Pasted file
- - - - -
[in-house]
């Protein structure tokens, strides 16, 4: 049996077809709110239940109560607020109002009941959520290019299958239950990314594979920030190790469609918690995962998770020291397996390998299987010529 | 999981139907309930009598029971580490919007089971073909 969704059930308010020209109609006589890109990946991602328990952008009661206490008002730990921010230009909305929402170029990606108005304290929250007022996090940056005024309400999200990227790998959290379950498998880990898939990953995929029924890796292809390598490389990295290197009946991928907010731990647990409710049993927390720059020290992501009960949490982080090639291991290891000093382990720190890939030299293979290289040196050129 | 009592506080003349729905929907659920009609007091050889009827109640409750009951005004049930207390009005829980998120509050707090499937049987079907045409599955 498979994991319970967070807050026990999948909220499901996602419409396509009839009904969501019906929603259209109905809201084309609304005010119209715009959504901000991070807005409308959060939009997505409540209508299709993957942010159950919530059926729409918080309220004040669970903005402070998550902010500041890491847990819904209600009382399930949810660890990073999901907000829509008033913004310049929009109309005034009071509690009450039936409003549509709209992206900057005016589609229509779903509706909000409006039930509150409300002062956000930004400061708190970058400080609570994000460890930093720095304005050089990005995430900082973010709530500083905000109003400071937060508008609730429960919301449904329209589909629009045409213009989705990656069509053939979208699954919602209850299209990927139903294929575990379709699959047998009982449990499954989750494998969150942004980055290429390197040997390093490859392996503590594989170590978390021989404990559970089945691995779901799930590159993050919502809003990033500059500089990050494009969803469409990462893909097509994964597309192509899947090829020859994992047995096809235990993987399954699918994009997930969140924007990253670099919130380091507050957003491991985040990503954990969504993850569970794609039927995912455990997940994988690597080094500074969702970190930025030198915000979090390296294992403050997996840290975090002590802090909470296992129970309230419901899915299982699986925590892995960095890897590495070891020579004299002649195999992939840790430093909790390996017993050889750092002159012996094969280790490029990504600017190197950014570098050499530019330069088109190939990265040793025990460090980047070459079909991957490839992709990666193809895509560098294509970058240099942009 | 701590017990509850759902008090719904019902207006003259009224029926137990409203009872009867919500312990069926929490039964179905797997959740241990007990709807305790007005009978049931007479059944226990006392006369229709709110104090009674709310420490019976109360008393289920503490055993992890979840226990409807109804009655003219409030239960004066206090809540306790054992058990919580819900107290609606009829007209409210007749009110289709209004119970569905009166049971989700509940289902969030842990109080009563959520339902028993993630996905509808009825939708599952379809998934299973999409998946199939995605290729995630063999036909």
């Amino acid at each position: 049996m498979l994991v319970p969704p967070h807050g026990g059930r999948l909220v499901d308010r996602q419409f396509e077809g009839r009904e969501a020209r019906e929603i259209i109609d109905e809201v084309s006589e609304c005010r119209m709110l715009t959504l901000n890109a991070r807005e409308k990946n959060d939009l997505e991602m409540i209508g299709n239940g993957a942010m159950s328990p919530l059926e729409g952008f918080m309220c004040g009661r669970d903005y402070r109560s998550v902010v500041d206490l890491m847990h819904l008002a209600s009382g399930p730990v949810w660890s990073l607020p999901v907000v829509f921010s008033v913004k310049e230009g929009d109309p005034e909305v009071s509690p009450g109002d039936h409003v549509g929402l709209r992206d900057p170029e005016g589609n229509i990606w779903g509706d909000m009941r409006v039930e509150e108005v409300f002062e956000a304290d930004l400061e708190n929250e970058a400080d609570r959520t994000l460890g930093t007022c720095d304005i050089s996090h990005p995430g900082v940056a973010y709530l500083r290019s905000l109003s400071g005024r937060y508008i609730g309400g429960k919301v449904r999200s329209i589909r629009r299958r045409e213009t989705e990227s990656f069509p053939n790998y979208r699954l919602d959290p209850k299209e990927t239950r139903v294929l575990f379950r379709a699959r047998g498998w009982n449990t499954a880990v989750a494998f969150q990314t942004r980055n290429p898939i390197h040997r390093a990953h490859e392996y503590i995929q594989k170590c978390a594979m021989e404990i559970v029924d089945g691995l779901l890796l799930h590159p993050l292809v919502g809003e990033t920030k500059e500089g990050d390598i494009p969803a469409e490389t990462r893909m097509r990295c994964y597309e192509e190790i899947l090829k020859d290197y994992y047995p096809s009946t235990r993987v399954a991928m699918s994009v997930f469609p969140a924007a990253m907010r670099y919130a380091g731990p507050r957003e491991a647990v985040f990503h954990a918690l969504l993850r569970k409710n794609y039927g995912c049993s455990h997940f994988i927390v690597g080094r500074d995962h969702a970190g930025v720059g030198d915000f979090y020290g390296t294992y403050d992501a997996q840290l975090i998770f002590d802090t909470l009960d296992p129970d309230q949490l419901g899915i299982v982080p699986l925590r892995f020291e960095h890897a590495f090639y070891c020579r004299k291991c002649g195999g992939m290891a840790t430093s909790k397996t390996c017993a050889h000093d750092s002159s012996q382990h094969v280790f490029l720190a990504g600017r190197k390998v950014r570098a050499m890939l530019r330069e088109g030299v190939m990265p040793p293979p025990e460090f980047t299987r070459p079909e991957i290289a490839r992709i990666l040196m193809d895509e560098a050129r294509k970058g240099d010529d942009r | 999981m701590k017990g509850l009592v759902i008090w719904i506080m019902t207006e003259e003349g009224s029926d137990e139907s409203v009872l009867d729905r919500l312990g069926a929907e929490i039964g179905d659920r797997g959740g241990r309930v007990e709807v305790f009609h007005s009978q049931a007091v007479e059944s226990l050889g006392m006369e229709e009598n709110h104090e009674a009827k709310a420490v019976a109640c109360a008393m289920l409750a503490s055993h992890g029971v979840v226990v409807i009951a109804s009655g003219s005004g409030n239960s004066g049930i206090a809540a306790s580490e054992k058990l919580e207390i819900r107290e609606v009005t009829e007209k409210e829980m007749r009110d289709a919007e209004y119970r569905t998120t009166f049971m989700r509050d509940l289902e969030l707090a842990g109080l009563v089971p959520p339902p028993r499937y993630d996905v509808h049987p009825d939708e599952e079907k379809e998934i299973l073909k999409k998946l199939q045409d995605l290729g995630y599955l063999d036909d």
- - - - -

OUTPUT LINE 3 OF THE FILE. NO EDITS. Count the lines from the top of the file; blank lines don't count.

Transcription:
């Amino acid at each position: 049996m498979l994991v319970p969704p967070h807050g026990g059930r999948l909220v499901d308010r996602q419409f396509e077809g009839r009904e969501a020209r019906e929603i259209i109609d109905e809201v084309s006589e609304c005010r119209m709110l715009t959504l901000n890109a991070r807005e409308k990946n959060d939009l997505e991602m409540i209508g299709n239940g993957a942010m159950s328990p919530l059926e729409g952008f918080m309220c004040g009661r669970d903005y402070r109560s998550v902010v500041d206490l890491m847990h819904l008002a209600s009382g399930p730990v949810w660890s990073l607020p999901v907000v829509f921010s008033v913004k310049e230009g929009d109309p005034e909305v009071s509690p009450g109002d039936h409003v549509g929402l709209r992206d900057p170029e005016g589609n229509i990606w779903g509706d909000m009941r409006v039930e509150e108005v409300f002062e956000a304290d930004l400061e708190n929250e970058a400080d609570r959520t994000l460890g930093t007022c720095d304005i050089s996090h990005p995430g900082v940056a973010y709530l500083r290019s905000l109003s400071g005024r937060y508008i609730g309400g429960k919301v449904r999200s329209i589909r629009r299958r045409e213009t989705e990227s990656f069509p053939n790998y979208r699954l919602d959290p209850k299209e990927t239950r139903v294929l575990f379950r379709a699959r047998g498998w009982n449990t499954a880990v989750a494998f969150q990314t942004r980055n290429p898939i390197h040997r390093a990953h490859e392996y503590i995929q594989k170590c978390a594979m021989e404990i559970v029924d089945g691995l779901l890796l799930h590159p993050l292809v919502g809003e990033t920030k500059e500089g990050d390598i494009p969803a469409e490389t990462r893909m097509r990295c994964y597309e192509e190790i899947l090829k020859d290197y994992y047995p096809s009946t235990r993987v399954a991928m699918s994009v997930f469609p969140a924007a990253m907010r670099y919130a380091g731990p507050r957003e491991a647990v985040f990503h954990a918690l969504l993850r569970k409710n794609y039927g995912c049993s455990h997940f994988i927390v690597g080094r500074d995962h969702a970190g930025v720059g030198d915000f979090y020290g390296t294992y403050d992501a997996q840290l975090i998770f002590d802090t909470l009960d296992p129970d309230q949490l419901g899915i299982v982080p699986l925590r892995f020291e960095h890897a590495f090639y070891c020579r004299k291991c002649g195999g992939m290891a840790t430093s909790k397996t390996c017993a050889h000093d750092s002159s012996q382990h094969v280790f490029l720190a990504g600017r190197k390998v950014r570098a050499m890939l530019r330069e088109g030299v190939m990265p040793p293979p025990e460090f980047t299987r070459p079909e991957i290289a490839r992709i990666l040196m193809d895509e560098a050129r294509k970058g240099d010529d942009r | 999981m701590k017990g509850l009592v759902i008090w719904i506080m019902t207006e003259e003349g009224s029926d137990e139907s409203v009872l009867d729905r919500l312990g069926a929907e929490i039964g179905d659920r797997g959740g241990r309930v007990e709807v305790f009609h007005s009978q049931a007091v007479e059944s226990l050889g006392m006369e229709e009598n709110h104090e009674a009827k709310a420490v019976a109640c109360a008393m289920l409750a503490s055993h992890g029971v979840v226990v409807i009951a109804s009655g003219s005004g409030n239960s004066g049930i206090a809540a306790s580490e054992k058990l919580e207390i819900r107290e609606v009005t009829e007209k409210e829980m007749r009110d289709a919007e209004y119970r569905t998120t009166f049971m989700r509050d509940l289902e969030l707090a842990g109080l009563v089971p959520p339902p028993r499937y993630d996905v509808h049987p009825d939708e599952e079907k379809e998934i299973l073909k999409k998946l199939q045409d995605l290729g995630y599955l063999d036909d």